1887

Abstract

infection (CDI) remains a significant public health threat globally. New interventions to treat CDI rely on an understanding of the evolution and epidemiology of circulating strains. Here we provide longitudinal genomic data on strain diversity, transmission dynamics and antimicrobial resistance (AMR) of ribotypes (RTs) 014/020 (=169), 002 (=77) and 056 (=36), the three most prominent strains causing CDI in Australia. Genome scrutiny showed that AMR was uncommon in these lineages, with resistance-conferring alleles present in only 15/169 RT014/020 strains (8.9 %), 1/36 RT056 strains (2.78 %) and none of 77 RT002 strains. Notably, ~90 % of strains were resistant to MLS agents , but only ~5.9 % harboured known resistance alleles, highlighting an incongruence between AMR genotype and phenotype. Core genome analyses revealed all three RTs contained genetically heterogeneous strain populations with limited evidence of clonal transmission between CDI cases. The average number of pairwise core genome SNP (cgSNP) differences within each RT group ranged from 23.3 (RT056, ST34, =36) to 115.6 (RT002, ST8, =77) and 315.9 (RT014/020, STs 2, 13, 14, 49, =169). Just 19 clonal groups (encompassing 40 isolates), defined as isolates differing by ≤2 cgSNPs, were identified across all three RTs (RT014/020, =14; RT002, =3; RT056, =2). Of these clonal groups, 63 % (12/19) comprised isolates from the same Australian State and 37 % (7/19) comprised isolates from different States. The low number of plausible transmission events found for these major RTs (and previously documented populations in animal and environmental sources/reservoirs) points to widespread and persistent community sources of diverse strains as opposed to ongoing nationwide healthcare outbreaks dominated by a single clone. Together, these data provide new insights into the evolution of major lineages causing CDI in Australia and highlight the urgent need for enhanced surveillance, and for public health interventions to move beyond the healthcare setting and into a One Health paradigm to effectively combat this complex pathogen.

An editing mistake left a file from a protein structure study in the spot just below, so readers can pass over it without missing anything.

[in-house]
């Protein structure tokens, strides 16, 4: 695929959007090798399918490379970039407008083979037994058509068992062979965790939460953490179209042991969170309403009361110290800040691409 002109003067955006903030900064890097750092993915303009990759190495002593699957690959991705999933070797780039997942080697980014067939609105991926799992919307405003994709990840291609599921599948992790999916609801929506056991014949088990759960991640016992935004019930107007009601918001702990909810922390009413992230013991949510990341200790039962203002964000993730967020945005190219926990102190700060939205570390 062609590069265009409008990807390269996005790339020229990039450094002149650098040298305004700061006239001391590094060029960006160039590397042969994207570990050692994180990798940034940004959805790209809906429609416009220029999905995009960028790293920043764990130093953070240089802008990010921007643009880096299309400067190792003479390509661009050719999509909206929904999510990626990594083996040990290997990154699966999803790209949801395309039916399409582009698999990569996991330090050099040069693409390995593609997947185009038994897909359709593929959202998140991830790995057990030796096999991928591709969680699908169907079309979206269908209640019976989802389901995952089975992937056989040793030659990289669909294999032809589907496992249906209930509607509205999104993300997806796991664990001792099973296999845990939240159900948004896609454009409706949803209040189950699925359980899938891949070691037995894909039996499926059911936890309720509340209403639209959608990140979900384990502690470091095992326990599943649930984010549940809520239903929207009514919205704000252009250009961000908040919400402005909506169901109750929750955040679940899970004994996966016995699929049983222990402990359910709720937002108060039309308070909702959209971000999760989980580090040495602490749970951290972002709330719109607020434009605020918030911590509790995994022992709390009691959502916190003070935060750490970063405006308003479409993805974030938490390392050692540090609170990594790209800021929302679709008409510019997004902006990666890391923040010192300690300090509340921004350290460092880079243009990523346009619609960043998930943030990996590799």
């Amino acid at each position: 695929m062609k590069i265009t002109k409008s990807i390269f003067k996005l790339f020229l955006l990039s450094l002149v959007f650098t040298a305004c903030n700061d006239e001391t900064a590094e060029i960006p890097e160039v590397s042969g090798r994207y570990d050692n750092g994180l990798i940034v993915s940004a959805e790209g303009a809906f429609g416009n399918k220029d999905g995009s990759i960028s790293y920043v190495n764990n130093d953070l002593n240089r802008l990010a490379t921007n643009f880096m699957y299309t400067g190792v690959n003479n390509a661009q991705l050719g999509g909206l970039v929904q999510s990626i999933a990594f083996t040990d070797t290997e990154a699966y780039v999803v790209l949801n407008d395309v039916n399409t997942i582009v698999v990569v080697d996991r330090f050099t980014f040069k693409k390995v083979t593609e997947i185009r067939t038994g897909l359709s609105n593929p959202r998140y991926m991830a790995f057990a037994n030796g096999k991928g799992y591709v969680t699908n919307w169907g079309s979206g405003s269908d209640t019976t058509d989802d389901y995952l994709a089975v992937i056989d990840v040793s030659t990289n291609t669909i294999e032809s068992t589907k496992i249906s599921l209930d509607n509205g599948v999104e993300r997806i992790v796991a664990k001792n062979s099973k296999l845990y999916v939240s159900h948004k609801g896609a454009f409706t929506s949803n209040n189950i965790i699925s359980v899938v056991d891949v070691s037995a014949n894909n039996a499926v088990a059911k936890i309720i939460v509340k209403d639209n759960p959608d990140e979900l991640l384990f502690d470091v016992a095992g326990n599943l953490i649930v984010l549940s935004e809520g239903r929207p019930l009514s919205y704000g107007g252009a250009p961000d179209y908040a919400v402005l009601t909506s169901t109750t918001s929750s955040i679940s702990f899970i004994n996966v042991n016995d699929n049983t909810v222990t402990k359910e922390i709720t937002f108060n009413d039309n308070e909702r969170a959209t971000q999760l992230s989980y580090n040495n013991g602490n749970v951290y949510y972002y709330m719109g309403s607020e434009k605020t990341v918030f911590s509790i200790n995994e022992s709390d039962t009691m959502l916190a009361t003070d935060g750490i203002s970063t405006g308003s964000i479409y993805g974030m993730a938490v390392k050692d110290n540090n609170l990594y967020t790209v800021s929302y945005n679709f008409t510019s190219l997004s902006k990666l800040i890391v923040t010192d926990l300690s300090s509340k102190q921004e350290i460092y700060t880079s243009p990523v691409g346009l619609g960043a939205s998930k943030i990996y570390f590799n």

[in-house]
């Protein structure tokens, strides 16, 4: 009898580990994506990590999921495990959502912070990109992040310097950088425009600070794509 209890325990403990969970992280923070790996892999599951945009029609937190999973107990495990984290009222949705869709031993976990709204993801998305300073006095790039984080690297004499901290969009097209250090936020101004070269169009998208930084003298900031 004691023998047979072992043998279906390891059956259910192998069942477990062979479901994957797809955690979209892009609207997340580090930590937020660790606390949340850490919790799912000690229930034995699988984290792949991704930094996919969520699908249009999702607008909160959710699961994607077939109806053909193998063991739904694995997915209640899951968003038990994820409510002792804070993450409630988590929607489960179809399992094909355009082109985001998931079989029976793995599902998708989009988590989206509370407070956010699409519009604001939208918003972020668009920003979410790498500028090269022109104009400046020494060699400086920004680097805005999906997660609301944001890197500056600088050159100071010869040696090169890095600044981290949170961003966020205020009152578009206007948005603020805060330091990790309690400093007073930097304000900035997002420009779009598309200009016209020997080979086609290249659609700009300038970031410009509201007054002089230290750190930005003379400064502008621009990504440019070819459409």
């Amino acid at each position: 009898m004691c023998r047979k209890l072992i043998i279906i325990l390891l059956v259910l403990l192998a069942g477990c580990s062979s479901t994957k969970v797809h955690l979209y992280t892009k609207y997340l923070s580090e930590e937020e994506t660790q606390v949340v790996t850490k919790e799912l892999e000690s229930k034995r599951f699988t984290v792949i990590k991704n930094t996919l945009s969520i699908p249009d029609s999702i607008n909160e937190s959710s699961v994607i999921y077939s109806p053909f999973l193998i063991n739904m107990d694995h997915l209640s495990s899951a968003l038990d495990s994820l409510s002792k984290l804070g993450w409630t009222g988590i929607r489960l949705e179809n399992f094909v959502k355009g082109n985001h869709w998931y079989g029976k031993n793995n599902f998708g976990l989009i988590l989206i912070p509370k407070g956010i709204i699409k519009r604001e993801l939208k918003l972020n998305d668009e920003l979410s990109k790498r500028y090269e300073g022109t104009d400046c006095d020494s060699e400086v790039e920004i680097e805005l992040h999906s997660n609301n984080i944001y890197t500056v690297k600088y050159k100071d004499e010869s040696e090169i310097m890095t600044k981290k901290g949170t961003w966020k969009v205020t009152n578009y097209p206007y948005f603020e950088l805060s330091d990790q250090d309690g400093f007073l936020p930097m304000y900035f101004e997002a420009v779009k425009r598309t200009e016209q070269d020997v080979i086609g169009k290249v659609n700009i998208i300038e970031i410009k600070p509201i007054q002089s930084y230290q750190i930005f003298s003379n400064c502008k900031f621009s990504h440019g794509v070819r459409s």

Funding
This study was supported by the:
  • Raine Medical Research Foundation (Award RPG002-19)
    • Principle Award Recipient: DanielR Knight
  • National Health and Medical Research Council (Award APP1138257)
    • Principle Award Recipient: DanielR Knight
  • This is an open-access article distributed under the terms of the Creative Commons Attribution License. This article was made open access via a Publish and Read agreement between the Microbiology Society and the corresponding author’s institution.
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2024-05-08
2024-05-26
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